LaPierre discussed in detail an inconvenient fact many in the media and on Capitol Hill have failed to acknowledge: gun free school zones leave children vulnerable to violent attacks carried out by madmen. LaPierre said making schools gun free over the years has simply told “every insane killer in America that schools are the safest place to inflict maximum mayhem with little risk.”

He’s right. You think an “insane killer” would attempt the same thing at a gun show? They are not that insane. Instead they look  the place of least resistance. And that would be a “gun free zone”. Schools, unfortunately, are easy targets because they are usually  gun free zones.

Right now we have no problem arming guards and  stationing them  at critical facilities. You read about very few “insane killers” trying to get inside a federal building, at least not anymore. That’s because they know they will meet armed resistance. So why not go to a school instead?

If the left really wants to have a “discussion” about the school shootings in Connecticut, then this must be on the table. The whole point of course is to make those “insane killers” reject schools as an easy target. What better way to do that than to make it clear that they will face  well trained armed guards if they try?

It all goes back to the discussion of  human nature.  Few  “insane killers” are going to go somewhere where they may not be able to  accomplish their murderous deed in the manner they wish. Instead, they’re going to look for the easiest target.  Certainly having armed guards at schools isn’t what we would prefer (and no, it won’t forever traumatize little Johnny and Jane to have them). But reality rarely cares what we prefer.

It is time we deal with reality.  Bulletin: we live in a dangerous society that has any number of deranged people in it.  I’m not sure how many more school shootings we have to suffer before we get the message. Certainly not an ideal solution, but definitely a very practical solution.  It won’t guarantee the safety of our children necessarily, but it certainly will give them a fighting chance. And, probably more importantly,  once it becomes known that schools routinely employ armed guards, my guess is the “insane killers” will attempt to find newer and less threatening targets with which to claim their 15 minutes of fame.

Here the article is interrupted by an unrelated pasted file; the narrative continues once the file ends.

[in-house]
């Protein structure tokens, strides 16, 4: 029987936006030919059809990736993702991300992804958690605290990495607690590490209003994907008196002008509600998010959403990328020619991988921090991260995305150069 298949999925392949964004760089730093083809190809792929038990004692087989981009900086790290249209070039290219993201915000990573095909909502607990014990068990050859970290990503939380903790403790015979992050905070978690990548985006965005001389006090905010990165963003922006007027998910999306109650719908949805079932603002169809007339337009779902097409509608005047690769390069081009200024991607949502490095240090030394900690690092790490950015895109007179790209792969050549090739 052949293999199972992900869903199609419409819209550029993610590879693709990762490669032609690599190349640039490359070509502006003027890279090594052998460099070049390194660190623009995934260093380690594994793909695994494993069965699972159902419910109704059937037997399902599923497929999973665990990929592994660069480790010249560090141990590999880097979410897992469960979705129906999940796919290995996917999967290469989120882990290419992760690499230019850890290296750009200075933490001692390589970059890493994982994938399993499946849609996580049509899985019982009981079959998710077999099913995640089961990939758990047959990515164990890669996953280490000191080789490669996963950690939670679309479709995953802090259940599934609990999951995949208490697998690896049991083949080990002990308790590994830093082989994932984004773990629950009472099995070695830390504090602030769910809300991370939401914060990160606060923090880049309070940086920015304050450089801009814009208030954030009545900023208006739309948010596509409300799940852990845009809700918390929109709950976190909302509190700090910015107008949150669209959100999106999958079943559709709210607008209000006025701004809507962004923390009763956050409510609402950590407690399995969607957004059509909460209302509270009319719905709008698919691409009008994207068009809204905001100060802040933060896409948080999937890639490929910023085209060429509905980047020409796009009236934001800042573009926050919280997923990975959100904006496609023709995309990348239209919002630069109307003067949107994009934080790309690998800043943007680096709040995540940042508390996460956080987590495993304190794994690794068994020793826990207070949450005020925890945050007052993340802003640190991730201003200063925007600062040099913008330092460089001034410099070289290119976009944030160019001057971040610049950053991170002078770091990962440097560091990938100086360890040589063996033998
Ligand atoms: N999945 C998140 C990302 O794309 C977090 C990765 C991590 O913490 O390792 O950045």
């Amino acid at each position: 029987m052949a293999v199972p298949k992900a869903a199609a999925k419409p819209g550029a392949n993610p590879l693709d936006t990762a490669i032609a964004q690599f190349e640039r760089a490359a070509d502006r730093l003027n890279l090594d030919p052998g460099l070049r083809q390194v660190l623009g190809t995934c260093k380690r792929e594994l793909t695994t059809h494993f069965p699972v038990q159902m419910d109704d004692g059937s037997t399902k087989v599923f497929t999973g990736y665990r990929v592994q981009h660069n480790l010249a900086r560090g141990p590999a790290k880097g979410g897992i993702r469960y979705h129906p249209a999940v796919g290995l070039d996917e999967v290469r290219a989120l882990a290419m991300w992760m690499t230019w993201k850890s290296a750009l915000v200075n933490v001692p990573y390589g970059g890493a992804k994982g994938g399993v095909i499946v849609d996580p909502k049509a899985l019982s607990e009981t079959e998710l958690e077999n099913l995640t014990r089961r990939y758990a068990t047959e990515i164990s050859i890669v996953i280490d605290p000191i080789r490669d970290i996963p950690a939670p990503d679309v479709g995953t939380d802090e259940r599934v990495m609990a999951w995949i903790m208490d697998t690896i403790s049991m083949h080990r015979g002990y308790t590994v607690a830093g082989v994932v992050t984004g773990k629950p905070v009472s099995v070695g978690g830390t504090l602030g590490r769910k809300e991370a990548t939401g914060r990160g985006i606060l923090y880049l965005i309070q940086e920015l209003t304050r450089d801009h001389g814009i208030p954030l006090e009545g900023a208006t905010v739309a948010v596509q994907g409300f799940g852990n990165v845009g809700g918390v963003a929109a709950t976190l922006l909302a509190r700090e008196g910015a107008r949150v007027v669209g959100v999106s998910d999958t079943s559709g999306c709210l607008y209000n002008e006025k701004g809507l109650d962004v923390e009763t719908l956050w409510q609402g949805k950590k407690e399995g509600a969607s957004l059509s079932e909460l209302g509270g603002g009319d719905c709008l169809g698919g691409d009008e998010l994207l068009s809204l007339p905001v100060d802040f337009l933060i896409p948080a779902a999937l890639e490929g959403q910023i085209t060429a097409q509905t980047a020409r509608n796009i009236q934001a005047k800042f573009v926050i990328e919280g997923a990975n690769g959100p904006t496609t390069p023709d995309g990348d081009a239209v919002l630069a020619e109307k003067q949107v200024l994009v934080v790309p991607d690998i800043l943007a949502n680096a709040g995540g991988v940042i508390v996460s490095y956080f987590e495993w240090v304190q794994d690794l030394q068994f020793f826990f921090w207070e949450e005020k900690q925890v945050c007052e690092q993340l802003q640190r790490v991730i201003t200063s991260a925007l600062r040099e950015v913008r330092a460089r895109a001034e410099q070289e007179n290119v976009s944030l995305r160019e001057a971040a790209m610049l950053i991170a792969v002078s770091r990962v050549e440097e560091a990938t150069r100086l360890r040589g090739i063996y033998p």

~McQ


Gun ownership doesn’t correlate with murder rates

In a recent study two Harvard professors determined that banning guns will not solve the violence or murder problem. That in fact, guns really have nothing to do with it. Instead it is instead a matter of culture.

The reason that gun ownership doesn’t correlate with murder rates, the authors show, is that violent crime rates are determined instead by underlying cultural factors.  “Ordinary people,” they note, “simply do not murder.”  Rather, “the murderers are a small minority of extreme antisocial aberrants who manage to obtain guns whatever the level of gun ownership” in their society.

Therefore, “banning guns cannot alleviate the socio-cultural and economic factors that are the real determinants of violence and crime rates.”  According to Dr. Kates and Dr. Mauser, “there is no reason for laws prohibiting gun possession by ordinary, law-abiding, responsible adults because such people virtually never commit murder.  If one accepts that such adults are far more likely to be victims of violent crime than to commit it, disarming them becomes not just unproductive but counter-productive.”

The sort of reasoning Kates and Mauser use for  seems to be foreign to those who want to ban guns. It is not a problem of law abiding citizens because, as the authors state, law-abiding citizens don’t commit murder. Consequently, taking their guns away will have no fact other than to make them easier victims. The counter gun culture tries very hard to correlate guns with violence and murder. But looking at the number of guns owned in America as well as the number of Americans who own guns (45 – 52 million), we see that in reality gun crime and gun violence are statistically small.   As the authors state disarming law-abiding citizens is “not just unproductive but counterproductive.”

Additionally, they use these things called “facts” to gut  the myths that have grown up around gun ownership and violence. For instance, the myth surrounding the Soviet Union and its strict gun control.